Labour leader Ed Miliband tried to turn the way Britain’s two largest political parties are typically seen on its head on Monday, claiming his was fiscally responsible whereas the Conservatives were “throwing promises around” with no idea how to pay for them.
Miliband was speaking in Manchester where he unveiled the Labour Party’s manifesto for the May election. He insisted the plan did not contain a single policy that wasn’t “paid for without a single penny of extra borrowing.”
Prime Minister David Cameron’s party, by contrast, has promised to spend £8 billion more on the National Health Service and cut taxes by another £8 billion in the next parliament — without specifying where the money would come from.
“You can’t fund the NHS with an IOU,” Miliband said. “Every promise we make is paid for. That is the difference between the Conservative Party and the Labour Party.”
Coming from a party that has spent five years in opposition criticizing austerity and calling for higher public spending to stimulate an economy that is now growing faster than most in the developed world in spite of Labour’s claims that Tory cuts would nip the recovery in the bud, the rhetoric is ironic to say the least.
Or, as the BBC’s Robert Peston puts it, “Labour has subjected itself to discipline which the Tories have decided they don’t need (largely because they think voters will give them the benefit of the doubt, based on the cuts they’ve delivered in the current parliament).”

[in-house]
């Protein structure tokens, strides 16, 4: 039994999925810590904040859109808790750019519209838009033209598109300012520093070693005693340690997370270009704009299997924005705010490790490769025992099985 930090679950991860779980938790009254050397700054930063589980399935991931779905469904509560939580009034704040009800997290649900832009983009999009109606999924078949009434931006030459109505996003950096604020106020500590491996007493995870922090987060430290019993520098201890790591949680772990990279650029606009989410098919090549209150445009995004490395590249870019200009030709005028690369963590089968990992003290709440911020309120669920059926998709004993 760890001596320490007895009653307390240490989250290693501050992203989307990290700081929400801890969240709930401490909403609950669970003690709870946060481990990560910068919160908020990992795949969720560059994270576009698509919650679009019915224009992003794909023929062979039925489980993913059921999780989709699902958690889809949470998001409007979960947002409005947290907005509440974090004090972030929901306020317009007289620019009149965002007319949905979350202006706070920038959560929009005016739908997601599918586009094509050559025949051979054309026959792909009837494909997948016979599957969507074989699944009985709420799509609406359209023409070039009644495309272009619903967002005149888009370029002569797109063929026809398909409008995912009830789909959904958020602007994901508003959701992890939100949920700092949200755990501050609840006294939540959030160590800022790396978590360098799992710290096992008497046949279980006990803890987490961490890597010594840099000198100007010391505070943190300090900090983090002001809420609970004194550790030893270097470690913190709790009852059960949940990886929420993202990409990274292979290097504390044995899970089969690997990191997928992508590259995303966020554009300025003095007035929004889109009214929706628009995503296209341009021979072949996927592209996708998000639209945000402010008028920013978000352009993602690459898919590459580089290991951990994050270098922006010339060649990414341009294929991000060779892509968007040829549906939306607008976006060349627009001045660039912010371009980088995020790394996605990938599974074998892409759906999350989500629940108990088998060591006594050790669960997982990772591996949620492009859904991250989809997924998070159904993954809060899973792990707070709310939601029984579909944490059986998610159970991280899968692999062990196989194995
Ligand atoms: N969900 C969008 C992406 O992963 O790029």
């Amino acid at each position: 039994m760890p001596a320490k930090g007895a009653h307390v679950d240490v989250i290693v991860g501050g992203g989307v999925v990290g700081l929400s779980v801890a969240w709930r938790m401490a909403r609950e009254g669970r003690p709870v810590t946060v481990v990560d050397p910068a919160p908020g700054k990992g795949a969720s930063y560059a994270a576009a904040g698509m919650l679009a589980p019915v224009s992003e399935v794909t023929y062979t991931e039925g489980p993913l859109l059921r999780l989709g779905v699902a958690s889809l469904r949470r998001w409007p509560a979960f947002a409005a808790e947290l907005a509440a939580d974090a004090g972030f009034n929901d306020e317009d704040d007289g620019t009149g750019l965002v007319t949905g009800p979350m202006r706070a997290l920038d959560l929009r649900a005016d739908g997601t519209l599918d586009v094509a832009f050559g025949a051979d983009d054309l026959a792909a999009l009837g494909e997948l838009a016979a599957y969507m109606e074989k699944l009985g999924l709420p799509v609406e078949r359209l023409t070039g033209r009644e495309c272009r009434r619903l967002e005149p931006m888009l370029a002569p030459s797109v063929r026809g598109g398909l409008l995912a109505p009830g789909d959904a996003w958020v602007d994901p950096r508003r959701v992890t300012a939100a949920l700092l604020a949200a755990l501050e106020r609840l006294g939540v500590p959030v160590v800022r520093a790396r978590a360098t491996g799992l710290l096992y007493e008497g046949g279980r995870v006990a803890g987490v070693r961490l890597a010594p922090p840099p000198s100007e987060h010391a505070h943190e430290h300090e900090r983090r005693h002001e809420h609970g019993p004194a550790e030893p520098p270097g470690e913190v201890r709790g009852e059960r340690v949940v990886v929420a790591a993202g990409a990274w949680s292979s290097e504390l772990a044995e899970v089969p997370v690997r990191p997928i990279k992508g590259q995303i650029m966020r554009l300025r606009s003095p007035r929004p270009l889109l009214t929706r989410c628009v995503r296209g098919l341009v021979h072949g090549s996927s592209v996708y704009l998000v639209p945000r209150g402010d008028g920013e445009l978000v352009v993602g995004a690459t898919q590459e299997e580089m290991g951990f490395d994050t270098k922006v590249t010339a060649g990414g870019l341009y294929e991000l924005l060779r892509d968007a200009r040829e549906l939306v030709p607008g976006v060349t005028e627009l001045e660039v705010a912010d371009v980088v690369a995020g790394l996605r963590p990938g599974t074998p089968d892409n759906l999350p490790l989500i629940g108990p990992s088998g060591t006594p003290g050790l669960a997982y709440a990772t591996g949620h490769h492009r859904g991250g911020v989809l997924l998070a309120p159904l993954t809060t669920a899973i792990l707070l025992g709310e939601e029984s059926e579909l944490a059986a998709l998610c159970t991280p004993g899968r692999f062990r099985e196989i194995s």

Miliband vowed that under Labour, “The deficit will be cut every year. The books will be balanced and the national debt will be falling.” But that commitment is far less ironclad that it sounds.
Peston notes that if economic growth keeps up, the deficit will fall relative to gross domestic product anyway. Labour would probably even be able to spend up to around £40 billion more than the Conservatives plan to between the election and 2020 and still meet its promise of cutting the deficit every year.
The party could also make good on its promise to balance the books by the end of the next parliament without making additional spending cuts at all.
The Conservatives and Liberal Democrats, by contrast, who currently rule in coalition, want to eliminate the deficit by 2017-2018.
The two parties inherited a £149 billion shortfall from Labour in 2010, then equivalent to 11 percent of GDP. They cut it in half to £76 billion this year, or 4 percent of GDP.
Miliband is right when he accuses the Conservatives of making unfunded spending promises. But Peston is also correct when he notes that they — unlike Labour — are credible. Miliband’s conversion to fiscal discipline comes late in the game. Too late, perhaps, to convince voters Labour is serious this time.
The socialist party’s manifesto still contains plenty of goodies, from cutting university fees by a third to freezing rail fares as well as utility bills to raising the minimum wage. The party would bring back the 50 percent tax on annual incomes over £150,000 to help pay for some of the measures although the abolition of the highest tax rate under the Conservatives actually saw revenue from top earners increase. A higher marginal rate might not actually bring in more revenue as those subject to it find ways to circumvent the tax.
Labour would also introduce a property tax for homes valued at £2 million or more to finance an extra £2.5 billion in annual spending for the National Health Service.